The Abnormal Situation Management (ASM) Consortium has released the second in its series of best-practice publications based on 15 years of research in the prevention of abnormal situations. Effective Alarm Management Practices is written for operations managers, operators, process engineers, system design engineers, and safety and reliability engineers tasked with developing alarm management systems or rationalizing existing systems. It details alarm-management best practices designed to reduce alarm floods, and ensure process operators can respond effectively to alarms. Written and developed by the ASM Consortium (www.asmconsortium.net), a group of 13 leading companies and universities, the publication is a compilation of field-proven end-user philosophies, processes and best practices identified by subject matter experts.
The research outlines in detail how well-designed alarm systems can help plant operators prevent abnormal situations from escalating or process upsets from occurring. It provides guidance for developing a culture of alarm management that includes management and alarm rationalization practices and operator training. These guidelines are designed to help manufacturers comply with requirements such as the ANSI/ISA-18.2-2009 Management of Alarm Systems for the Process Industries standard approved by the International Society of Automation (www.ISA.org).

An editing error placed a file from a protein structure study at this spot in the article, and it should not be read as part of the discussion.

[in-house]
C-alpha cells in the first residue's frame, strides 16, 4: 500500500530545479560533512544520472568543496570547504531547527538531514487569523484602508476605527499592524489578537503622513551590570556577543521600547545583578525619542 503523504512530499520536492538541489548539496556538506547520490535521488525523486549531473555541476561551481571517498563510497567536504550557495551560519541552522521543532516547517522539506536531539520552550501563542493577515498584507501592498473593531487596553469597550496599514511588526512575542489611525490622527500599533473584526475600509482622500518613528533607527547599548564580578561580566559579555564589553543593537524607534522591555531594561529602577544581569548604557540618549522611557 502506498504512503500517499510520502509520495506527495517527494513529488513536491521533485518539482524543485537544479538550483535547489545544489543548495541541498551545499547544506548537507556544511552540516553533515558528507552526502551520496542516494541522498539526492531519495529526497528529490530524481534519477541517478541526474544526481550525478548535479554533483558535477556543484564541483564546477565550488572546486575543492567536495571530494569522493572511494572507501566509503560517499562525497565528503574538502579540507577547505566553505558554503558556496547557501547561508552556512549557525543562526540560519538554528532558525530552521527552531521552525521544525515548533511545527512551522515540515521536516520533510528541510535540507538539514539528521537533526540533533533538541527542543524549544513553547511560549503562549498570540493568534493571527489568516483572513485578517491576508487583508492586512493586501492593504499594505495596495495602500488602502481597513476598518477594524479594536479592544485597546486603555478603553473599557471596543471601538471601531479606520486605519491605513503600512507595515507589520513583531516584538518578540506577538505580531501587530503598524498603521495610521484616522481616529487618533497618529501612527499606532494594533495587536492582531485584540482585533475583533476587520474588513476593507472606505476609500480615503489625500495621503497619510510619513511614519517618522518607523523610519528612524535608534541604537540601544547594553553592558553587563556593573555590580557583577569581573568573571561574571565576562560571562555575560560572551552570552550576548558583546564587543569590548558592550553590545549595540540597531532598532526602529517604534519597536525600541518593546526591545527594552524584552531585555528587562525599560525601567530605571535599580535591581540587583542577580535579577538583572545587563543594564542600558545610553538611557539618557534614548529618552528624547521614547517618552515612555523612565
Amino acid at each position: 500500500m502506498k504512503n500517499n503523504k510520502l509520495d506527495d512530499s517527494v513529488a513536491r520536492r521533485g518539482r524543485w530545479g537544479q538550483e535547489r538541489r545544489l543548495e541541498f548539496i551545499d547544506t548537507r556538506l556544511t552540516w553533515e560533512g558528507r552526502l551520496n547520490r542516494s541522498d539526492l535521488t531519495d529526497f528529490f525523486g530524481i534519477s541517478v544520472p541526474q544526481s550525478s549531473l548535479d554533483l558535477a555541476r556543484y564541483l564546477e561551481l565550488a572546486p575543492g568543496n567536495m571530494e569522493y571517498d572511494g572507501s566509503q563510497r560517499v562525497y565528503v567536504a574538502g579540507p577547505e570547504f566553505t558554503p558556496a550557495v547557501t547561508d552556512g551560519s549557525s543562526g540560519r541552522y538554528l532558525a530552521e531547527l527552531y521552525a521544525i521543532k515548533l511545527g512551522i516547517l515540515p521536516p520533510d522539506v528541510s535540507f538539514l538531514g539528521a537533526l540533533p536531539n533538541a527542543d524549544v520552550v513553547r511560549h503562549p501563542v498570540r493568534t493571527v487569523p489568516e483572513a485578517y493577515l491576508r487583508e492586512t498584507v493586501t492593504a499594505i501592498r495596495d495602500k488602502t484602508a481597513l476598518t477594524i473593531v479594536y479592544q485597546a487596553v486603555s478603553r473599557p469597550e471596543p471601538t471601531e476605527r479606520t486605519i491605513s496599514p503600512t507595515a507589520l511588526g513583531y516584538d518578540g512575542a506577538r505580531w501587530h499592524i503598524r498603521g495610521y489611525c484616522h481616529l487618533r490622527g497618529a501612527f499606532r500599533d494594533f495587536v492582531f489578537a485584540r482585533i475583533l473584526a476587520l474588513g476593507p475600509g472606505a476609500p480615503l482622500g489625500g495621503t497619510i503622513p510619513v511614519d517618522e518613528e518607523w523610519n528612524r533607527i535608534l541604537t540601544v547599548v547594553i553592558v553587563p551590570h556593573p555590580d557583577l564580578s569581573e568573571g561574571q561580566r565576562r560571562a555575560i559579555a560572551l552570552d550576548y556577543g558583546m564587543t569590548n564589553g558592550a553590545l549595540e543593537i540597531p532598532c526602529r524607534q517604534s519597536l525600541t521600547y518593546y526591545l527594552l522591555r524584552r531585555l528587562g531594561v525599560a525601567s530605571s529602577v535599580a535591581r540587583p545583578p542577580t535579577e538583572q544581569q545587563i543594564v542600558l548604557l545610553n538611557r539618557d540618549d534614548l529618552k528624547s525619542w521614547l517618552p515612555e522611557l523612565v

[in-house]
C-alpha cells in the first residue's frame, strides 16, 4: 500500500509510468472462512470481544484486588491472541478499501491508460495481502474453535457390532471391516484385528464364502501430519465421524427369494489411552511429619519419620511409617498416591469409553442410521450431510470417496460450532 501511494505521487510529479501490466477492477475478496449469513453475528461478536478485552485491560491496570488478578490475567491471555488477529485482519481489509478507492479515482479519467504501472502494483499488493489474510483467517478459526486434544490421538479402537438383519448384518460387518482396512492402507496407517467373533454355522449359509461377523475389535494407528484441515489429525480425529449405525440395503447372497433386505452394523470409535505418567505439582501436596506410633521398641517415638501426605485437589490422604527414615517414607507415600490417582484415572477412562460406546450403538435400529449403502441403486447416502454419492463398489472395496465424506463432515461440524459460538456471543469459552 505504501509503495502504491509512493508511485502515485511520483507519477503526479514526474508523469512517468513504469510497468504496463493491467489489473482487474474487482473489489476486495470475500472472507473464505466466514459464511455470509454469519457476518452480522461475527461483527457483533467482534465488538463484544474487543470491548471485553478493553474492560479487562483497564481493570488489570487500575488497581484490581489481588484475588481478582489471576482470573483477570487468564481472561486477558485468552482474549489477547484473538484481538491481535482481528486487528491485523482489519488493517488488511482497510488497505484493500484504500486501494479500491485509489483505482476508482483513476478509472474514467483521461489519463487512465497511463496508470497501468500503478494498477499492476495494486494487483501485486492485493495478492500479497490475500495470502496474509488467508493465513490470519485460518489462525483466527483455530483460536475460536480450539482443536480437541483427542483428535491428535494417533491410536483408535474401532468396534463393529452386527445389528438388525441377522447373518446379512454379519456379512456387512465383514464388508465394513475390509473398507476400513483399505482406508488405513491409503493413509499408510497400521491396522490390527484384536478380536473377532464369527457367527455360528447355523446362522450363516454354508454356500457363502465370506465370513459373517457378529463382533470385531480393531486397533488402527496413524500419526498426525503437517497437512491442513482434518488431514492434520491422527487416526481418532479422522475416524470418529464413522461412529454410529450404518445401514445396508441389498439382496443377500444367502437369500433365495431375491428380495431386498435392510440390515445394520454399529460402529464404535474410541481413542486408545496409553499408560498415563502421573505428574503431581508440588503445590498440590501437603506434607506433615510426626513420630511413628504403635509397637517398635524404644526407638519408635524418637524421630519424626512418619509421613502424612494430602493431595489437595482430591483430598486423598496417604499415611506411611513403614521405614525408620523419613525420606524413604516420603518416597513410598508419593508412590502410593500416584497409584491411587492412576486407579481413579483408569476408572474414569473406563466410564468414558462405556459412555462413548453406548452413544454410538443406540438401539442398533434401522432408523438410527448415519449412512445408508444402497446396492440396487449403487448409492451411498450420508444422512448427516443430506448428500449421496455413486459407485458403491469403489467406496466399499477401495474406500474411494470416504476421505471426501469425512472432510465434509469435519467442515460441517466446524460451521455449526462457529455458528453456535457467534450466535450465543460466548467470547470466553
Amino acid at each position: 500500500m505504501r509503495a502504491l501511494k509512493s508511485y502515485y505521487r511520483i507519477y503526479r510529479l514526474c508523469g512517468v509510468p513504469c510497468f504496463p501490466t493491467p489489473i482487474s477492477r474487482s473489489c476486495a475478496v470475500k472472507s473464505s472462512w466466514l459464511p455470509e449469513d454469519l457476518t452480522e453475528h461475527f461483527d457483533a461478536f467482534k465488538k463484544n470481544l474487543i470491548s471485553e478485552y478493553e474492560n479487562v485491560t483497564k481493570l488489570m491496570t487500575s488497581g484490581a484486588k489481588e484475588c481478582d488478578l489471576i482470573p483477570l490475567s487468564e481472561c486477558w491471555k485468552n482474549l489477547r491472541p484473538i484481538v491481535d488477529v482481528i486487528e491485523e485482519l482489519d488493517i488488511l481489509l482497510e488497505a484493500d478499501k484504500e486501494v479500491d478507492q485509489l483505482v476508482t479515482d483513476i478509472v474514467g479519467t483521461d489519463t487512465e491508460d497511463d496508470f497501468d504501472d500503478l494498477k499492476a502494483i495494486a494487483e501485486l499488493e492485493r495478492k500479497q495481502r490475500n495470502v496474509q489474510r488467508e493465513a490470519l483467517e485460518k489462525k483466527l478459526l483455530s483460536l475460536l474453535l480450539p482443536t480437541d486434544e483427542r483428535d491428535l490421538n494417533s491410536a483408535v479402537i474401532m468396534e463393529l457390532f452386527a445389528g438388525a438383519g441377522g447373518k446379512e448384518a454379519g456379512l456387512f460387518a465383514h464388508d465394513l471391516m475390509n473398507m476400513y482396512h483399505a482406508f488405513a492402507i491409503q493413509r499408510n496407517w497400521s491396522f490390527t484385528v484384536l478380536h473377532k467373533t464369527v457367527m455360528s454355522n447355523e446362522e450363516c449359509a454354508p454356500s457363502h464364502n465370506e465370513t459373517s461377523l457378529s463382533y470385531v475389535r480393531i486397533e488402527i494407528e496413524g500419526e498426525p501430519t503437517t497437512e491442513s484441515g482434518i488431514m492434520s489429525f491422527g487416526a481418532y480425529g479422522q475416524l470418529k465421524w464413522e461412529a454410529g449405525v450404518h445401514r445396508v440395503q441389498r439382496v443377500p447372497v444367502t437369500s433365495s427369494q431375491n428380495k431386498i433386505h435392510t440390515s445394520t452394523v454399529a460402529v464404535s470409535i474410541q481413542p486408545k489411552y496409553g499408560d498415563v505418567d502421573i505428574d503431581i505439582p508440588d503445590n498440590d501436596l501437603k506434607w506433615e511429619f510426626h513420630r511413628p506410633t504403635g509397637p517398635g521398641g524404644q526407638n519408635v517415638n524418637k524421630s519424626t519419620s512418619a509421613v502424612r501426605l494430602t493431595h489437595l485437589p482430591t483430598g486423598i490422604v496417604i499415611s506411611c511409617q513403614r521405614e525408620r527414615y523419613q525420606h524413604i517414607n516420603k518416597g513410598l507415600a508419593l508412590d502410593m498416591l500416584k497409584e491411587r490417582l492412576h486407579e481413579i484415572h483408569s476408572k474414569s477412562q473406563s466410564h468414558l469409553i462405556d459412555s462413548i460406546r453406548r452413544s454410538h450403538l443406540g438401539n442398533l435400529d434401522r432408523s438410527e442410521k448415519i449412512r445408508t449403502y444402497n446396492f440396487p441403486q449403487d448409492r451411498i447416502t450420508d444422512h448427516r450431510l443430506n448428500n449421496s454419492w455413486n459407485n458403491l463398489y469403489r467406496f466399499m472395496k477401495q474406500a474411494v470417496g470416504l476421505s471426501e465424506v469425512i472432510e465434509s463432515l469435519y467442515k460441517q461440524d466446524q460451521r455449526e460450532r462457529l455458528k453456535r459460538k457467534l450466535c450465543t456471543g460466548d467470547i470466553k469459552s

"The ASM guidelines provide further detail and implementation examples, as well as explanations of why each practice is important and how it relates to other practices," said Nicholas Sands, an experienced practitioner from DuPont and the co-chair of ISA18, Instrument Signals and Alarms committee.
"Today's plant operators are often responsible for managing a manufacturing environment where several thousand alarms are configured," said Peggy Hewitt, director of the ASM Consortium. "Because of the volume of alarms spread across a plant floor, it's easy for an alarm system to cry wolf, so to speak. In an actual emergency, a false alarm can have a serious impact on a facility or workers, if critical alarms are missed."